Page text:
Chesapeake President Barbara Viniar said that the new solar project will further raise the college’s profile as a regional leader in environmental responsibility. Constructed without taxpayer or student funds, the project will reduce Chesapeake’s reliance on fossil- fueled electricity by approximately 35 percent. In addition, the project could save the college $100,000 per year over the next 20 years. The benefits of the solar project go beyond finances, Dr. Viniar said. Part of Chesapeake’s mission is to aid economic development and sustainability on the Eastern Shore. “We have an obligation to educate people about renewable energy and sustainability. We’re doing this because it is morally and economically right. It’s wonderful when those two things come together,” Viniar said, adding that Chesapeake has already reduced energy consumption by 16.6 percent in the last five years.
In tandem with the solar panels, Chesapeake College has proposed to install up to 2 megawatts of battery storage capacity. This battery installation, developed in partnership with Delmarva Power, its parent company Pepco Holdings, Inc., and New Jersey-based battery developer AF Mensah, will allow Chesapeake to support continuous operations in two campus buildings, the Caroline Student Center and the Economic Development Center, in case of emergency. This first-of-a-kind engineering project will use the solar panels to charge the battery array, and the battery will contribute to the regional grid by helping supply steady, reliable power during periods of peak demand.
Electric Vehicle Charging Station:
Chesapeake College has 4 electric vehicle charging stations, located near the Health Professions and Athletics Center. The cost for charging is 13 cents per kwh. Another 10 EV charging stations can be found underneath the solar parking-lot canopies near the HPAC building.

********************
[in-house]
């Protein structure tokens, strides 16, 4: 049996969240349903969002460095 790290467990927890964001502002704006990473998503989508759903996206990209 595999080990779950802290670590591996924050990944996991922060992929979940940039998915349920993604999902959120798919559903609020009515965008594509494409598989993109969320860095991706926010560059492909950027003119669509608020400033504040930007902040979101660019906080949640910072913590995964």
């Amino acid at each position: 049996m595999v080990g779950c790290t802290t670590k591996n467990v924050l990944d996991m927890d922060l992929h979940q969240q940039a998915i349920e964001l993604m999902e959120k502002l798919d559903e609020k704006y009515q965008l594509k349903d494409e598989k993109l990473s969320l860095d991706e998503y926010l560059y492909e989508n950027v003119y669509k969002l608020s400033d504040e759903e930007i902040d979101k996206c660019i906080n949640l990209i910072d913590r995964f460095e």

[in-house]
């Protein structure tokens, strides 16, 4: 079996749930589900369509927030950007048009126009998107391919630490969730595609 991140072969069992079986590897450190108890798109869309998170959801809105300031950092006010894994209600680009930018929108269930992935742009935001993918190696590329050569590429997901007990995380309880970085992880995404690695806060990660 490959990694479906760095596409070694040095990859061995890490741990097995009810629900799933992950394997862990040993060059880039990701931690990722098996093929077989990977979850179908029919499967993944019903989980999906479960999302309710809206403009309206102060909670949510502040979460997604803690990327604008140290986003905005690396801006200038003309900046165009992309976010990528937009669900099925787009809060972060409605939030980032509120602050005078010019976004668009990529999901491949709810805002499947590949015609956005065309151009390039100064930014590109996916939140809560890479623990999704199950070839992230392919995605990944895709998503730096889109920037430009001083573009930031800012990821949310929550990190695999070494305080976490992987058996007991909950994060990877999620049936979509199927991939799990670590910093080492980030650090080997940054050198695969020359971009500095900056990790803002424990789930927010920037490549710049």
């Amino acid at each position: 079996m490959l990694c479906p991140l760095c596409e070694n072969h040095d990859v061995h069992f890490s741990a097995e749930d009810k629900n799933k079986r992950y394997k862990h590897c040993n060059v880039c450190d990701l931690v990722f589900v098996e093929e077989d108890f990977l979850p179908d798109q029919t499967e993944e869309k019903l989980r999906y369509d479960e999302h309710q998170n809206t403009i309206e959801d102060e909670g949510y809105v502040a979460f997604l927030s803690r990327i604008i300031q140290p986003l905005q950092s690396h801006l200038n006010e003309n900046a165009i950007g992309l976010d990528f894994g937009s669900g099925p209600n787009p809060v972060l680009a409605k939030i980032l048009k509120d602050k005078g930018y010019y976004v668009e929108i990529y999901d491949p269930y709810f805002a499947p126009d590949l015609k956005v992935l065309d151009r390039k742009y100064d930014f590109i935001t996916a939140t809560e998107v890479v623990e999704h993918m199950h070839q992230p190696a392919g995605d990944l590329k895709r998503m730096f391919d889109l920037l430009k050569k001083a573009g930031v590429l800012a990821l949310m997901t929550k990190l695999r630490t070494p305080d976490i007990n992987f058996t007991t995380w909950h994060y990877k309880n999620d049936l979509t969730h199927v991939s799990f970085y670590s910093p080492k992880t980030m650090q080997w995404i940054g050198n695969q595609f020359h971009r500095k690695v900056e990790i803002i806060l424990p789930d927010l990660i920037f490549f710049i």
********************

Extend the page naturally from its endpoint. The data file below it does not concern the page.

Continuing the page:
In cooperation with the Midshore Riverkeeper Conservancy and the Maryland Department of Natural Resources, Chesapeake College is making strides to improve its stormwater infrastructure. Early efforts involved replanting native vegetation around one of the campus’s two stormwater ponds, and raising a storm drain to encourage water to percolate into the soil. Future projects, currently in the planning stages and engineered by Environmental Concern, Inc., include a regenerative stormwater conveyance downstream of the campus stormwater infrastructure and the addition of two rain gardens near the main entrance to campus. Together, these improvements protect and improve water quality in the Wye East River, which begins on campus. These projects will also be available as “living laboratories” for education, both for Chesapeake College students and visitors to the campus.
The College presently recycles paper, plastic bottles and cardboard. These items are picked up by Queen Anne’s County Public Works employees and counted as part of the County Recycling Program. The Queen Anne’s county Board of Public Works also maintains a recycling center on our campus which provides igloos for paper, plastic, cardboard and glass. This location serves not only Chesapeake College, but also the residents of Wye Mills, Maryland.
Green Certifications and Recognitions:
Maryland Green Registry
U.S. Department of Energy Better Buildings Challenge:
Second Nature and the American College and University Presidents’ Climate Commitment (includes the campus carbon footprint):